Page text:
Collecting money is always challenging and especially right now. Well-organised reps are already using Classlist to help them organise this by using Classlist’s ticketing system for parents to transfer funds to the Class Rep. Set up a ticketed event called Teacher Gift and suggest donation amounts. Receiving the money upfront will ensure you aren’t out of pocket.
See some suggestions from teachers below, what is good in their books and what to avoid.
- Club together to buy some vouchers from the class. Might sound unimaginative but teachers love these as they can spend as they like. John Lewis, Amazon, David Jones and Marks & Spencer are all safe bets – they can use them to fund some extra goodies for their family or just treat themselves. This year the recently launched Disney+ channel, Audible 3 month membership and Netflix vouchers are also going down a treat.
- Scented candles – you can never really have too many of these and they are expensive to buy for yourself.
- Treat consumables – a hamper from the whole form that the teacher can share with their own family make popular gifts.
- Wine – a steady favourite which won’t go off.
- Disney+ vouchers – again a whole class present but these are very popular too as they can be used right away.
- Home made cards with genuine messages from your child.
Gifts to avoid
- Home made biscuits or chocolates. Be honest, now, would you really want to receive these? Unless from a professional baker.
- Toiletries. Many consider this to be too personal and some may have skin allergies
- Stationery – or any thing to do with being a teacher. You wouldn’t give your mum Hoover bags, would you
- Any individual present that’s very expensive. Embarrassing for the teacher – and if it’s very valuable might even get them into hot water with the taxman as taxable benefit
Above all – just use your common sense and remember the card from your child is the most important kind teacher gift.
See what else is trending on Classlist here.
- 2 June: What’s trending : Hybrid education
With schools reopening Headteachers are juggling remote and in-class learning. Creating a hybrid education solution to meet the needs of an ever changing landscape.
What a tumultuous time for anyone involved in education right now. The 1st June marked the reopening of some UK schools for selected year groups. For school staff the half term was spent completing risk assessments, preparing class rooms and communal areas for social distancing. UK staff grateful for the insights gained from their overseas peers that reopened a few weeks back.
In the UK there are 700,000 students who haven’t had any kind of lesson since late March. The majority however have had access to some kind of remote learning. Here at Classlist we are seeing some fantastic examples of parents filling the gap by pooling resources and sharing their experiences of the multitude of online products available for free during lockdown.
Hybrid education solution
No matter the geography, no schools are operating with full attendance. Hence the term hybrid education is emerging. Both online and offline lessons are being offered to ensure that children aren’t missing out.
In the case of private schools, particularly those that have foreign pupils this is becoming a unique selling point a differentiator. In a market where private school pupil intakes are shrinking.
Both public and private schools are trying to work out how to divide their resources across remote, online, offline and in-class learning. Last week schools were surveying parents to work out how many children were likely to attend to help with teacher resourcing levels.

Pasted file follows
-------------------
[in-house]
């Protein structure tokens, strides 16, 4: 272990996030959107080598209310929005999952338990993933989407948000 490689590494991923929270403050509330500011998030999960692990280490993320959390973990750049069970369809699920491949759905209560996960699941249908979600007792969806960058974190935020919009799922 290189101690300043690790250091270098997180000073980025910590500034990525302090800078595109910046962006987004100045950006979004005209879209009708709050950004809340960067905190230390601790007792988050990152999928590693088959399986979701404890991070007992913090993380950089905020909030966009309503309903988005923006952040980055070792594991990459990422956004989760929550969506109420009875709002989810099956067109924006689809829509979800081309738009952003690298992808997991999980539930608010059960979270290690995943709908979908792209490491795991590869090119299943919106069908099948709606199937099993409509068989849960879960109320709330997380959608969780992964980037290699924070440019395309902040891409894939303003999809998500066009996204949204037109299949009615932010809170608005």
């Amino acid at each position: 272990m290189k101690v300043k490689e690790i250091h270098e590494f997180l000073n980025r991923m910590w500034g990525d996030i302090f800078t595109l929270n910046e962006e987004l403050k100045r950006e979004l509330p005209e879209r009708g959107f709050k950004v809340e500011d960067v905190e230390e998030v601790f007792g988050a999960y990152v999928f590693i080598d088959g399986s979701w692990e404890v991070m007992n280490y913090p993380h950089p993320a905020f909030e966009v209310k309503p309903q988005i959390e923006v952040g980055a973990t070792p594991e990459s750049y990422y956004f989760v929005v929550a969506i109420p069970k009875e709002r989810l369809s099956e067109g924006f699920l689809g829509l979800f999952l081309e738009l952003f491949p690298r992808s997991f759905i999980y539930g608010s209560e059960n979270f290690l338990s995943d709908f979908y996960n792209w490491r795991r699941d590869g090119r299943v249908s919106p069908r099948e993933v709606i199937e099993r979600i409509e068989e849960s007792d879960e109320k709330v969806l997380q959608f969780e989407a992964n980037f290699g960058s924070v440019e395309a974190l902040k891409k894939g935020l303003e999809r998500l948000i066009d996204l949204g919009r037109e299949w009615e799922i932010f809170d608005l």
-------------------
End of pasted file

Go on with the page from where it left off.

Now that many schools are continuing with ‘remote learning (note distinction from online) at the same time, consulting with parents on their experience so far has been essential for understanding what pupils and parents value. For instance, the extent of live vs recorded learning. Online tools vs printable documents. The quality and regularity of feedback to pupils and parents.
Leading schools are finding their parent community is a highly cost effective way of working out how to improve their beta ‘remote schooling product’. Even those schools that had invested in online learning prior to lockdown, their solutions weren’t put to the test of scaling across all students and subjects.
All agree that schools have put together prototype or ‘beta’ type solutions in rapid time. Setting a positive growth mindset example to their pupils: rolling out a new kind of education by focus, hard work and learning by doing. Like all good product development version 1:0 is what they call minimum viable. After half term school leaders are listening and making further iterations (version 1.5) following consultation with both pupils and parents.
Consulting parents not only provides just feedback. Involving them in your hybrid education solution converts your parent base from consumers into collaborators. From grumblers to contributors.
Two practical ways of collaborating:
The two most common ways we are seeing here at Classlist, that school communities collaborating are by surveying and sharing. Here are some popular tools being used by staff and PTAs.
Wiki tools: For pooling resources. This can be a section on your school website, shared on Classlist with links to other free repository tools. Our favourites are:
- Nuclino Cool interface. Need to check your situation and whether your needs would kick in to the premium version.
- Google drive Not exactly a wiki but a useful collaboration tool
- Dropbox Similar to Google
- Docuwiki Old fashioned interface but it works. Opensource so it’s free without limitations
Survey tools: Many schools are issuing surveys to learn how they can improve their initial offer and capture any good ideas. Particularly from the many families that may be experiencing remote learning from more than one school. An important question “Any ideas that work elsewhere?” is a great way to learn from other schools. Make sure you share the results. Including those ideas that are especially popular and that you can make a quick win by implementing.